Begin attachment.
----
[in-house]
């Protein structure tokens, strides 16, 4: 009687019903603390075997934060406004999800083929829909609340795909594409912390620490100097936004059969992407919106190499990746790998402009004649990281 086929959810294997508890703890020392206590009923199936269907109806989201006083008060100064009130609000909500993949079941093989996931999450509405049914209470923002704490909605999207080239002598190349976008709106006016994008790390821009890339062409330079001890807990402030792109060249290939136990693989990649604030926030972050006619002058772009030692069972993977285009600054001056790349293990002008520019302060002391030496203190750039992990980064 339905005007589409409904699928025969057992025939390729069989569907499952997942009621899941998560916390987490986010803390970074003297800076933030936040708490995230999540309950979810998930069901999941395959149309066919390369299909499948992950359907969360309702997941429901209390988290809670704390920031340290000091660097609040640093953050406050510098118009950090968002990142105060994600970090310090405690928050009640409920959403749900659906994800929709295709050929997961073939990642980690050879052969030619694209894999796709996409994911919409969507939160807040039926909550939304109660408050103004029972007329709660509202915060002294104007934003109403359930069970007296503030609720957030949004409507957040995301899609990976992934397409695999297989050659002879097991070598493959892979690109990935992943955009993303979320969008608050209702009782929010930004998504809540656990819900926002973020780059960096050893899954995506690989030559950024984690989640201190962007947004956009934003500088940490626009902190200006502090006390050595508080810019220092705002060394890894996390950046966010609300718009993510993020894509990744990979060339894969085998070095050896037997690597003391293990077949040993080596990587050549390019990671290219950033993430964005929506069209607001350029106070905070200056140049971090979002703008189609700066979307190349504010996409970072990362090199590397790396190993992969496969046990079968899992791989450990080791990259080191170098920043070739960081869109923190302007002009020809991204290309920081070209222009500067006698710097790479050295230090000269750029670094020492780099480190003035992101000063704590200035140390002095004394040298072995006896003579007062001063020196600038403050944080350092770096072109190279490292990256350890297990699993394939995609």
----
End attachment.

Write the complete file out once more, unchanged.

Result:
[in-house]
């Protein structure tokens, strides 16, 4: 009687019903603390075997934060406004999800083929829909609340795909594409912390620490100097936004059969992407919106190499990746790998402009004649990281 086929959810294997508890703890020392206590009923199936269907109806989201006083008060100064009130609000909500993949079941093989996931999450509405049914209470923002704490909605999207080239002598190349976008709106006016994008790390821009890339062409330079001890807990402030792109060249290939136990693989990649604030926030972050006619002058772009030692069972993977285009600054001056790349293990002008520019302060002391030496203190750039992990980064 339905005007589409409904699928025969057992025939390729069989569907499952997942009621899941998560916390987490986010803390970074003297800076933030936040708490995230999540309950979810998930069901999941395959149309066919390369299909499948992950359907969360309702997941429901209390988290809670704390920031340290000091660097609040640093953050406050510098118009950090968002990142105060994600970090310090405690928050009640409920959403749900659906994800929709295709050929997961073939990642980690050879052969030619694209894999796709996409994911919409969507939160807040039926909550939304109660408050103004029972007329709660509202915060002294104007934003109403359930069970007296503030609720957030949004409507957040995301899609990976992934397409695999297989050659002879097991070598493959892979690109990935992943955009993303979320969008608050209702009782929010930004998504809540656990819900926002973020780059960096050893899954995506690989030559950024984690989640201190962007947004956009934003500088940490626009902190200006502090006390050595508080810019220092705002060394890894996390950046966010609300718009993510993020894509990744990979060339894969085998070095050896037997690597003391293990077949040993080596990587050549390019990671290219950033993430964005929506069209607001350029106070905070200056140049971090979002703008189609700066979307190349504010996409970072990362090199590397790396190993992969496969046990079968899992791989450990080791990259080191170098920043070739960081869109923190302007002009020809991204290309920081070209222009500067006698710097790479050295230090000269750029670094020492780099480190003035992101000063704590200035140390002095004394040298072995006896003579007062001063020196600038403050944080350092770096072109190279490292990256350890297990699993394939995609």